“We want to show that there’s dynamism in these pools,” he mentioned. “You don’t just have to go to elitist schools, take the most elitist students while demanding a 3.9 or better and all of that. We want people who are real.”
That’s additionally why Council traveled to Atlanta to fulfill college students in individual, he mentioned. The company plans to proceed coming to campus and providing lectures and different methods of partaking with college students.
Michael E. Hodge, govt director of the Atlanta University Center Consortium, mentioned applications like this fellowship are essential for Black college students, as a result of alternatives like this haven’t traditionally been afforded to those college students.
“To have students go into these entertainment business fields behind the camera, in the boardrooms, makes a difference for what types of images are portrayed culturally that then inform — or misinform — the population about what a particular group in your community is about,” he mentioned. He added that, with out Black voices shaping the trade in decision-making roles, the imagery of Black America could be restricted and inaccurate.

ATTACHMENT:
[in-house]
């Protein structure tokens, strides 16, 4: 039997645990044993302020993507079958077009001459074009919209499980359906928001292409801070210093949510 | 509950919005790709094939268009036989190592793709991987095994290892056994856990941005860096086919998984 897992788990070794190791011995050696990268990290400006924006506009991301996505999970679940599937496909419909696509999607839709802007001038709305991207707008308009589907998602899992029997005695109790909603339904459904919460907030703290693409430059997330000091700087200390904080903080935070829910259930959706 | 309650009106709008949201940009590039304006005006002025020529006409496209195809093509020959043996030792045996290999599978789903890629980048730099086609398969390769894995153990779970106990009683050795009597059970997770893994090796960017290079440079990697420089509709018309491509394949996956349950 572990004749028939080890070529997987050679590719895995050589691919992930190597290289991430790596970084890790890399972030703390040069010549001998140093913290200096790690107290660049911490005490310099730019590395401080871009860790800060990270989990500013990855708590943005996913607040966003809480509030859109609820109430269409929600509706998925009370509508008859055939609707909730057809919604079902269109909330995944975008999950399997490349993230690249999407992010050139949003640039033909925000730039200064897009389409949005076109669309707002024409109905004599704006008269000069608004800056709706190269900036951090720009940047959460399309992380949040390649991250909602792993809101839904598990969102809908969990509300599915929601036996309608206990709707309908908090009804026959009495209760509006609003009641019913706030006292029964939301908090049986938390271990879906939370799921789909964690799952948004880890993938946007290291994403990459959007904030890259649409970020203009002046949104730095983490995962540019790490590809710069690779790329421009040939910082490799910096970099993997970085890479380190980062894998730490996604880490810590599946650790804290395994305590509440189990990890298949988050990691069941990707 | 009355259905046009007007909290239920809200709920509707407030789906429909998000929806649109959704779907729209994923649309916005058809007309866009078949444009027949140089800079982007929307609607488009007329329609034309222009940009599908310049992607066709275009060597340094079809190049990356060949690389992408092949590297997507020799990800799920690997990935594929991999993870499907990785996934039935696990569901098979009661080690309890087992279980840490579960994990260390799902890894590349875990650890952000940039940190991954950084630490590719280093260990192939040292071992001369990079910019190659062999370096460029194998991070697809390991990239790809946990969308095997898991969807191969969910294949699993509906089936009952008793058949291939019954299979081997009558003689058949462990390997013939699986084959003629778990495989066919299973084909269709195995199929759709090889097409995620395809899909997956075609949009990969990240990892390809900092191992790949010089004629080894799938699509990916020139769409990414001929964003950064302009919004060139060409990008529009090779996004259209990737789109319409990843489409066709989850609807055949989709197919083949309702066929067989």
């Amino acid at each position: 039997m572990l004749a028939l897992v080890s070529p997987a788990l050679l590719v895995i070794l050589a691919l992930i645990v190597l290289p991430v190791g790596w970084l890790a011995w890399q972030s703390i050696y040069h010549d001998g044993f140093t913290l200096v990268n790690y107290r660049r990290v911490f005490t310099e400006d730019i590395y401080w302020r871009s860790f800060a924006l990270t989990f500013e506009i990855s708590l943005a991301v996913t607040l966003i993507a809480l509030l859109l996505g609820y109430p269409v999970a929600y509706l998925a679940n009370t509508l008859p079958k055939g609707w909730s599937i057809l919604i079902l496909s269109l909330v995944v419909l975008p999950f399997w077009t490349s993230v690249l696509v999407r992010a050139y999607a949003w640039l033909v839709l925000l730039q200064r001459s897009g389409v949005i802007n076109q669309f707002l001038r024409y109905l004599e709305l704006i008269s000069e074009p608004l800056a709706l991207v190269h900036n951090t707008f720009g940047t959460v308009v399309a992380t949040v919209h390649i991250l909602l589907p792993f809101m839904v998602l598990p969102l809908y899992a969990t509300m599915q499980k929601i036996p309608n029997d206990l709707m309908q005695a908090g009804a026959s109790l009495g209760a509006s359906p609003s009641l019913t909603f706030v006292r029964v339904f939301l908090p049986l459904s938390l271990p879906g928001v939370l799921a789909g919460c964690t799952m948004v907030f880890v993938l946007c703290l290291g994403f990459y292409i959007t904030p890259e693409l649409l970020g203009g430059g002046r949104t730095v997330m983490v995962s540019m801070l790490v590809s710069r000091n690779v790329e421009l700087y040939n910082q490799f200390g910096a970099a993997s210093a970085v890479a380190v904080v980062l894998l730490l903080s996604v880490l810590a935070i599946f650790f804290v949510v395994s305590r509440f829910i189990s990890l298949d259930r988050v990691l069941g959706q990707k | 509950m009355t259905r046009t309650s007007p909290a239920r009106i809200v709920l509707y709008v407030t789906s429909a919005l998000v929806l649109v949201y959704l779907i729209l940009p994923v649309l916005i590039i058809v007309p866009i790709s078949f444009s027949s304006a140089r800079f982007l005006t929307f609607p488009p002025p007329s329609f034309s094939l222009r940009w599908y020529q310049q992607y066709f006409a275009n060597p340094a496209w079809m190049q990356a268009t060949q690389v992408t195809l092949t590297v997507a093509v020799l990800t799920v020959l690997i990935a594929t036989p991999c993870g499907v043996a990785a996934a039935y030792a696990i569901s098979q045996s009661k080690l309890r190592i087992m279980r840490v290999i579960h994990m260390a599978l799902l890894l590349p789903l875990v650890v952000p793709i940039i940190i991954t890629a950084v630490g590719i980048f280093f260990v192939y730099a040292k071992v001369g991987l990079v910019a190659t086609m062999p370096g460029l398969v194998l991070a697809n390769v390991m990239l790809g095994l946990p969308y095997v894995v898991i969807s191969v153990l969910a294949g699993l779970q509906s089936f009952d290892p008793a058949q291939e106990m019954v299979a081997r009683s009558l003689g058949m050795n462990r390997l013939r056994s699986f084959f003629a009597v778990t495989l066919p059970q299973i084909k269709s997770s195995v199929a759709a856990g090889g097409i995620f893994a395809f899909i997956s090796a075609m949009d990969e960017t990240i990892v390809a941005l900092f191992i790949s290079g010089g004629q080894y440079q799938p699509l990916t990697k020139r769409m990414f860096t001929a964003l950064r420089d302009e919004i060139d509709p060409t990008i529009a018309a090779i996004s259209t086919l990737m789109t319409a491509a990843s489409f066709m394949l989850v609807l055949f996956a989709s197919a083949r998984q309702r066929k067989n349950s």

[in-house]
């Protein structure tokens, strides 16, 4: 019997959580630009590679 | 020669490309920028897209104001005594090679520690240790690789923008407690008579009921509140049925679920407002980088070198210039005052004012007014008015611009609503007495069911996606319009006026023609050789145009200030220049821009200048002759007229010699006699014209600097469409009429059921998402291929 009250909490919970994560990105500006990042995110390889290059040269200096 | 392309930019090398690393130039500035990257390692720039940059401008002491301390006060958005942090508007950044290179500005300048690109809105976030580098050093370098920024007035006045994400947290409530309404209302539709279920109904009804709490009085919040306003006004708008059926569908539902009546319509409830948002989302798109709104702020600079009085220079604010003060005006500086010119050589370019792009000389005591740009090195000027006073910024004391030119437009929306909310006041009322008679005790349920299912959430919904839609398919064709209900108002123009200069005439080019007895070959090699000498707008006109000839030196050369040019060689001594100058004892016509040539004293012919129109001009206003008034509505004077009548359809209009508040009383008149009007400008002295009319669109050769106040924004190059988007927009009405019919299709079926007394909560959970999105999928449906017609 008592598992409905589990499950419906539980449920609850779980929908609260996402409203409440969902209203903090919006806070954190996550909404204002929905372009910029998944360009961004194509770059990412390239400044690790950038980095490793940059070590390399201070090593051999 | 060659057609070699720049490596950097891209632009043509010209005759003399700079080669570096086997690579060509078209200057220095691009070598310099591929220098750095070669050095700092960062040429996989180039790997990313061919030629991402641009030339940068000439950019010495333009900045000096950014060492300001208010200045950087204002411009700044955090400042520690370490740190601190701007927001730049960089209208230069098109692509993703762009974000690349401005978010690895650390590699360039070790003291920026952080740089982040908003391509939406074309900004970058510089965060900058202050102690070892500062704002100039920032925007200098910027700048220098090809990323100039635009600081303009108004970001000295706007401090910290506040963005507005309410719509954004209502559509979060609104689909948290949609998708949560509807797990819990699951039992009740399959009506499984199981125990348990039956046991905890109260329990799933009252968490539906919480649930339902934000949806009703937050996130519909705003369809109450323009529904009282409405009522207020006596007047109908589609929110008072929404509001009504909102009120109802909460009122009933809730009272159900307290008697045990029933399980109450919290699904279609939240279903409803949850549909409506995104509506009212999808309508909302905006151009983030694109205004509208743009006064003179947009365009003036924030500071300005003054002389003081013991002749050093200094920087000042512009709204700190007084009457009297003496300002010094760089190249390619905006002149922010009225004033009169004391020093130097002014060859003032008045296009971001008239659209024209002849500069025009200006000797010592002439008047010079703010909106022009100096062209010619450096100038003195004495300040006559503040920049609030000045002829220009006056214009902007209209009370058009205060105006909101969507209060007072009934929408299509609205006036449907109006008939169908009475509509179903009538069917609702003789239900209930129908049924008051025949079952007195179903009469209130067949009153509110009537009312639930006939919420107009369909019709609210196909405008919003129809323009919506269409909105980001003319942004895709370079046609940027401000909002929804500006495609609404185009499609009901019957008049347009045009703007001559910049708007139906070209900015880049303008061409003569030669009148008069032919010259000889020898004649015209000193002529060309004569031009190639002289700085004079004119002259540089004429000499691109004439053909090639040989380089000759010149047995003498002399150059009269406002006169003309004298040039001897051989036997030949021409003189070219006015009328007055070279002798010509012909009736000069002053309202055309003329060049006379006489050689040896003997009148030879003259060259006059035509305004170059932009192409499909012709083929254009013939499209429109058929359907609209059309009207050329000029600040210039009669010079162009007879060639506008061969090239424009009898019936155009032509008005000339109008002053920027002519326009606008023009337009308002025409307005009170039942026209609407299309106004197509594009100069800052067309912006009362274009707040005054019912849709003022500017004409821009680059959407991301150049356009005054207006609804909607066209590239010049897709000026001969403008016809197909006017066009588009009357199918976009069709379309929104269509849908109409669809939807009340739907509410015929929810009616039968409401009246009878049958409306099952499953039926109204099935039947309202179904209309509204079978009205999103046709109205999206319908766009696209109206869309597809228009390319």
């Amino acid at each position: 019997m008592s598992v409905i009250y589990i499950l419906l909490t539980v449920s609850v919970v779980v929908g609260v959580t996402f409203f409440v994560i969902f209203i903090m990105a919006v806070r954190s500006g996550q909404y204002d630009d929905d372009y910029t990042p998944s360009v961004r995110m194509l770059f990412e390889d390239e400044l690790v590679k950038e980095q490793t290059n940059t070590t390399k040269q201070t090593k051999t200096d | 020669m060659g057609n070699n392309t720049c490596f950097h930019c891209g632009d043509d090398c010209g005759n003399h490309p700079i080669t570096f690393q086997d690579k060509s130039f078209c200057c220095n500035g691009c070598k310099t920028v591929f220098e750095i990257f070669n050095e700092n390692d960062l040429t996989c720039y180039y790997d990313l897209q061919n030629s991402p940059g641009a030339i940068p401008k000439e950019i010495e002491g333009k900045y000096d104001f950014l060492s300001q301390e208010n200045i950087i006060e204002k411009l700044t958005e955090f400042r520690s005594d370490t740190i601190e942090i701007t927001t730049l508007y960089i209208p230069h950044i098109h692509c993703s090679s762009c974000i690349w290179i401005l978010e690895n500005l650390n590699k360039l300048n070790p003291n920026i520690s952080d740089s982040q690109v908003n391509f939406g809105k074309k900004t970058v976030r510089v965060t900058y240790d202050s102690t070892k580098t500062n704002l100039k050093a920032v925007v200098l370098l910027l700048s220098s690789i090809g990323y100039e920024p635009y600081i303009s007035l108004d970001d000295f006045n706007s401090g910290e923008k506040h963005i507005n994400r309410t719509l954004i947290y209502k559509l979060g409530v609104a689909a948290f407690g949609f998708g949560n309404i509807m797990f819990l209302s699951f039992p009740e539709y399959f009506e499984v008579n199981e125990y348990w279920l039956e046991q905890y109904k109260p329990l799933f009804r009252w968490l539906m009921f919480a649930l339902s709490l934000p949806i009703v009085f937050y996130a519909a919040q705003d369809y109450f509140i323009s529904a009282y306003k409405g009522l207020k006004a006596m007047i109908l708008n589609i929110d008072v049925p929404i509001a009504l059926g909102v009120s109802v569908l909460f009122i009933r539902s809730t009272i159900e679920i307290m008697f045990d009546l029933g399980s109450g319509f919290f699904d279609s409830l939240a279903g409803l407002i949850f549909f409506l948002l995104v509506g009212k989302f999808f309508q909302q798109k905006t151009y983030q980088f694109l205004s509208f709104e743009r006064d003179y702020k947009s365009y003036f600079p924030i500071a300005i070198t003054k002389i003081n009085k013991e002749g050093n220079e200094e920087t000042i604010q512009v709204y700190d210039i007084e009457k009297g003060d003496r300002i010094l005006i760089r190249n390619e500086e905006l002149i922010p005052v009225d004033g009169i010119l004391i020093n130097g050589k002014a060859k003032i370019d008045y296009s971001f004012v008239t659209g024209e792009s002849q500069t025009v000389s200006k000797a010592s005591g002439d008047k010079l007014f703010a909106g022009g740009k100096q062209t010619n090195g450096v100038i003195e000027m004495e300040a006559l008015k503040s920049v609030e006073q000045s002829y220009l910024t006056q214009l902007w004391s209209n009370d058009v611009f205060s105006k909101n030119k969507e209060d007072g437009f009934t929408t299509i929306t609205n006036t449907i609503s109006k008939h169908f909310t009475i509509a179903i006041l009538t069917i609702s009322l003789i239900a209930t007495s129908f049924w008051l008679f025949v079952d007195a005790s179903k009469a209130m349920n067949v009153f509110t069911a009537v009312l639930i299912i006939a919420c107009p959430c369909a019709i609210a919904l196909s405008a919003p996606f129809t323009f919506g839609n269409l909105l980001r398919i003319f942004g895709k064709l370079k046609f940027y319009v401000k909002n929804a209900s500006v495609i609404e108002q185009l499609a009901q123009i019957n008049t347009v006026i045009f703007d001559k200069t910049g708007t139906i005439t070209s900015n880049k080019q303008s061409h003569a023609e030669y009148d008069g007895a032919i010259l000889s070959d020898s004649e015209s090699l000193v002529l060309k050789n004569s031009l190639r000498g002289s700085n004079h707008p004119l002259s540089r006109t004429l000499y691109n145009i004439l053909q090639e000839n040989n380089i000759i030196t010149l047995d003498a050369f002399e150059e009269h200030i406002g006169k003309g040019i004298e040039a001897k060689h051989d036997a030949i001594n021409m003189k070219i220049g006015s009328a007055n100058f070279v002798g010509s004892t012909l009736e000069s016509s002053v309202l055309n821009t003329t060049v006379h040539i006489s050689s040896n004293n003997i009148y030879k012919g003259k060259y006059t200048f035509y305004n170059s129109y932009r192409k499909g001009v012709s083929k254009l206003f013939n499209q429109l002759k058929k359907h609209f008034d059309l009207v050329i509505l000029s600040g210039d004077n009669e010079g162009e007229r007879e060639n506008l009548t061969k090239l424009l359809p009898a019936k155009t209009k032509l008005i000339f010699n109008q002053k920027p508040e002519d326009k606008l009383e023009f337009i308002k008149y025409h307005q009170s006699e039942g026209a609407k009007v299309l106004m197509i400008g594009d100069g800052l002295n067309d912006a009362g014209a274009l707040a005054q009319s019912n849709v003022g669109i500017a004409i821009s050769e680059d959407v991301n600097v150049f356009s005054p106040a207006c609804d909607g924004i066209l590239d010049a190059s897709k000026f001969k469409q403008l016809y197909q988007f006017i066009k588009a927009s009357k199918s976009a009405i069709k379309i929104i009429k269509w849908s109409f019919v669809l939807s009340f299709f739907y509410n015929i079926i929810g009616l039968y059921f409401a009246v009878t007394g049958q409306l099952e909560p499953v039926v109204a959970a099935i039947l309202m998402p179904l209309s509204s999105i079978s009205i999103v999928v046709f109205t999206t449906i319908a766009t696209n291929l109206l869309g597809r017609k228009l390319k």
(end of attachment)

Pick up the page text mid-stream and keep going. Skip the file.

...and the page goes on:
“With no Spike, you won’t have images that portray history in a way that is authentic to the broad American culture, not just Black culture, but the broader American culture,” Hodge mentioned.
Jalen Ellis, a senior who graduated from Morehouse on Sunday, mentioned he wasn’t initially certain whether or not beginning a fellowship with a brand new company after beforehand interning for a unique one was the smartest concept, however the likelihood to be mentored by Lee pulled him in. One day, Ellis hopes to be a producer.
“I decided to take the leap because this fits in line with what I want to see in the industry overall,” he mentioned. “More Black professionals, more Black people in the boardroom who are assigning the jobs.”